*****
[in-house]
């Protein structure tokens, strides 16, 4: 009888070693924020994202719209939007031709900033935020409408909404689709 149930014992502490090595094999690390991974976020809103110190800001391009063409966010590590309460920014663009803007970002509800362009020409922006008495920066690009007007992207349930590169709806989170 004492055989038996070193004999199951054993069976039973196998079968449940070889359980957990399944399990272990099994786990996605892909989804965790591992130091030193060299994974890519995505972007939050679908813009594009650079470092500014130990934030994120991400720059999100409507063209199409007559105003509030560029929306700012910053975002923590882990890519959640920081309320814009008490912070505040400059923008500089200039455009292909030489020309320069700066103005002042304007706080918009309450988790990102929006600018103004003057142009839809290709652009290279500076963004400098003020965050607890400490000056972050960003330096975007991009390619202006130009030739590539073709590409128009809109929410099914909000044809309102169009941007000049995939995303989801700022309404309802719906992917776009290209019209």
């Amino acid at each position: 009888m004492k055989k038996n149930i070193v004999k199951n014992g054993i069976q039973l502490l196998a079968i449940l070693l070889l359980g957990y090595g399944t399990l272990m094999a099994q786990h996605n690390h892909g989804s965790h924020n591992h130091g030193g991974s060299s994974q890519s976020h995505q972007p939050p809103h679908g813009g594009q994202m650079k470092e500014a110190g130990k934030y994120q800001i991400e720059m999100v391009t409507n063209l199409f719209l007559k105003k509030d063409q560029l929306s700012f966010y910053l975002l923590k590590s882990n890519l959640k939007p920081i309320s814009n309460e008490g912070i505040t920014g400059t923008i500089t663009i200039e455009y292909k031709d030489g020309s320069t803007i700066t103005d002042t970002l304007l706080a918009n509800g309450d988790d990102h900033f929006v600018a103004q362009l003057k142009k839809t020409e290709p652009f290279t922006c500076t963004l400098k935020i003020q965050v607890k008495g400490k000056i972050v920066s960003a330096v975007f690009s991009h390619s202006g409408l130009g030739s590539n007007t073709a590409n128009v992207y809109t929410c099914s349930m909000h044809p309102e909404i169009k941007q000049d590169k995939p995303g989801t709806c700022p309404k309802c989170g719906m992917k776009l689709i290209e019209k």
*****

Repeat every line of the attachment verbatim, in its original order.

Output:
[in-house]
């Protein structure tokens, strides 16, 4: 009888070693924020994202719209939007031709900033935020409408909404689709 149930014992502490090595094999690390991974976020809103110190800001391009063409966010590590309460920014663009803007970002509800362009020409922006008495920066690009007007992207349930590169709806989170 004492055989038996070193004999199951054993069976039973196998079968449940070889359980957990399944399990272990099994786990996605892909989804965790591992130091030193060299994974890519995505972007939050679908813009594009650079470092500014130990934030994120991400720059999100409507063209199409007559105003509030560029929306700012910053975002923590882990890519959640920081309320814009008490912070505040400059923008500089200039455009292909030489020309320069700066103005002042304007706080918009309450988790990102929006600018103004003057142009839809290709652009290279500076963004400098003020965050607890400490000056972050960003330096975007991009390619202006130009030739590539073709590409128009809109929410099914909000044809309102169009941007000049995939995303989801700022309404309802719906992917776009290209019209």
């Amino acid at each position: 009888m004492k055989k038996n149930i070193v004999k199951n014992g054993i069976q039973l502490l196998a079968i449940l070693l070889l359980g957990y090595g399944t399990l272990m094999a099994q786990h996605n690390h892909g989804s965790h924020n591992h130091g030193g991974s060299s994974q890519s976020h995505q972007p939050p809103h679908g813009g594009q994202m650079k470092e500014a110190g130990k934030y994120q800001i991400e720059m999100v391009t409507n063209l199409f719209l007559k105003k509030d063409q560029l929306s700012f966010y910053l975002l923590k590590s882990n890519l959640k939007p920081i309320s814009n309460e008490g912070i505040t920014g400059t923008i500089t663009i200039e455009y292909k031709d030489g020309s320069t803007i700066t103005d002042t970002l304007l706080a918009n509800g309450d988790d990102h900033f929006v600018a103004q362009l003057k142009k839809t020409e290709p652009f290279t922006c500076t963004l400098k935020i003020q965050v607890k008495g400490k000056i972050v920066s960003a330096v975007f690009s991009h390619s202006g409408l130009g030739s590539n007007t073709a590409n128009v992207y809109t929410c099914s349930m909000h044809p309102e909404i169009k941007q000049d590169k995939p995303g989801t709806c700022p309404k309802c989170g719906m992917k776009l689709i290209e019209k």